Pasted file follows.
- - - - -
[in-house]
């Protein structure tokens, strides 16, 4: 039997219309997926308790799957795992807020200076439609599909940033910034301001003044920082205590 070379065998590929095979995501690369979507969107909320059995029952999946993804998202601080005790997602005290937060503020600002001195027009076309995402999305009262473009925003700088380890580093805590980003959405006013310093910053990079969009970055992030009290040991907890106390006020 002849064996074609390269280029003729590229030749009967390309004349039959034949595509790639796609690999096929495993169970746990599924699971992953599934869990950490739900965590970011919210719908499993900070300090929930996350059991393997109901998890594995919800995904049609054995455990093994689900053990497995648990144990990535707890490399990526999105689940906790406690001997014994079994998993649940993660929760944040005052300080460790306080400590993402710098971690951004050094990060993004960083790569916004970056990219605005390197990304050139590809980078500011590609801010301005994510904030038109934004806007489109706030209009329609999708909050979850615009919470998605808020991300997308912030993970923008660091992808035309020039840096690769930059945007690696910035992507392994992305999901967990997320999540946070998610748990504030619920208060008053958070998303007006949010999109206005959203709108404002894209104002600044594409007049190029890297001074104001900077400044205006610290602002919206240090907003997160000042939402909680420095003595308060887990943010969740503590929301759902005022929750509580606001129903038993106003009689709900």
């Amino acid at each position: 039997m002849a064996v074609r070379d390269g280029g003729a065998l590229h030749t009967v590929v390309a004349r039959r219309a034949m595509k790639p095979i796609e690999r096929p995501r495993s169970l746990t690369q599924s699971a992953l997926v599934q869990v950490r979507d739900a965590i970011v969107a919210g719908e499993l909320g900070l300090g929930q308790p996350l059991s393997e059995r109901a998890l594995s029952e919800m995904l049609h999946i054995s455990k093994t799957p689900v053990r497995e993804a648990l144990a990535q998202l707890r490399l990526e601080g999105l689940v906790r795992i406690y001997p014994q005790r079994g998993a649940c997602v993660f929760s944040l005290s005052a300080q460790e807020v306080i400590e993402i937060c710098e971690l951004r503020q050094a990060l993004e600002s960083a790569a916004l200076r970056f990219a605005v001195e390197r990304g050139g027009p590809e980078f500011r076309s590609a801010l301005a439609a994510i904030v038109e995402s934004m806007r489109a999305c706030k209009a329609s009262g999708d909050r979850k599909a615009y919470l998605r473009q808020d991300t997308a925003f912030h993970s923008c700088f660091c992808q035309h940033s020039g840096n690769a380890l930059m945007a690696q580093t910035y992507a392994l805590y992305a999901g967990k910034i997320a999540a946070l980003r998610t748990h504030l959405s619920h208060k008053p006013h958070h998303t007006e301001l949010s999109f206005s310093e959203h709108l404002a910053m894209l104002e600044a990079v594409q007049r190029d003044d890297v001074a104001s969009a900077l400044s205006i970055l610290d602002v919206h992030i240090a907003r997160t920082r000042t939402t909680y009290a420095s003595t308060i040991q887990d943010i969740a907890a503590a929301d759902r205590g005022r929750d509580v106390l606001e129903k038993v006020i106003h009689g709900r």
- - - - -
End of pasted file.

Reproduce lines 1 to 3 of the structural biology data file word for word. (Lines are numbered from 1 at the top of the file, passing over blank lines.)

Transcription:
[in-house]
């Protein structure tokens, strides 16, 4: 039997219309997926308790799957795992807020200076439609599909940033910034301001003044920082205590 070379065998590929095979995501690369979507969107909320059995029952999946993804998202601080005790997602005290937060503020600002001195027009076309995402999305009262473009925003700088380890580093805590980003959405006013310093910053990079969009970055992030009290040991907890106390006020 002849064996074609390269280029003729590229030749009967390309004349039959034949595509790639796609690999096929495993169970746990599924699971992953599934869990950490739900965590970011919210719908499993900070300090929930996350059991393997109901998890594995919800995904049609054995455990093994689900053990497995648990144990990535707890490399990526999105689940906790406690001997014994079994998993649940993660929760944040005052300080460790306080400590993402710098971690951004050094990060993004960083790569916004970056990219605005390197990304050139590809980078500011590609801010301005994510904030038109934004806007489109706030209009329609999708909050979850615009919470998605808020991300997308912030993970923008660091992808035309020039840096690769930059945007690696910035992507392994992305999901967990997320999540946070998610748990504030619920208060008053958070998303007006949010999109206005959203709108404002894209104002600044594409007049190029890297001074104001900077400044205006610290602002919206240090907003997160000042939402909680420095003595308060887990943010969740503590929301759902005022929750509580606001129903038993106003009689709900």
């Amino acid at each position: 039997m002849a064996v074609r070379d390269g280029g003729a065998l590229h030749t009967v590929v390309a004349r039959r219309a034949m595509k790639p095979i796609e690999r096929p995501r495993s169970l746990t690369q599924s699971a992953l997926v599934q869990v950490r979507d739900a965590i970011v969107a919210g719908e499993l909320g900070l300090g929930q308790p996350l059991s393997e059995r109901a998890l594995s029952e919800m995904l049609h999946i054995s455990k093994t799957p689900v053990r497995e993804a648990l144990a990535q998202l707890r490399l990526e601080g999105l689940v906790r795992i406690y001997p014994q005790r079994g998993a649940c997602v993660f929760s944040l005290s005052a300080q460790e807020v306080i400590e993402i937060c710098e971690l951004r503020q050094a990060l993004e600002s960083a790569a916004l200076r970056f990219a605005v001195e390197r990304g050139g027009p590809e980078f500011r076309s590609a801010l301005a439609a994510i904030v038109e995402s934004m806007r489109a999305c706030k209009a329609s009262g999708d909050r979850k599909a615009y919470l998605r473009q808020d991300t997308a925003f912030h993970s923008c700088f660091c992808q035309h940033s020039g840096n690769a380890l930059m945007a690696q580093t910035y992507a392994l805590y992305a999901g967990k910034i997320a999540a946070l980003r998610t748990h504030l959405s619920h208060k008053p006013h958070h998303t007006e301001l949010s999109f206005s310093e959203h709108l404002a910053m894209l104002e600044a990079v594409q007049r190029d003044d890297v001074a104001s969009a900077l400044s205006i970055l610290d602002v919206h992030i240090a907003r997160t920082r000042t939402t909680y009290a420095s003595t308060i040991q887990d943010i969740a907890a503590a929301d759902r205590g005022r929750d509580v106390l606001e129903k038993v006020i106003h009689g709900r």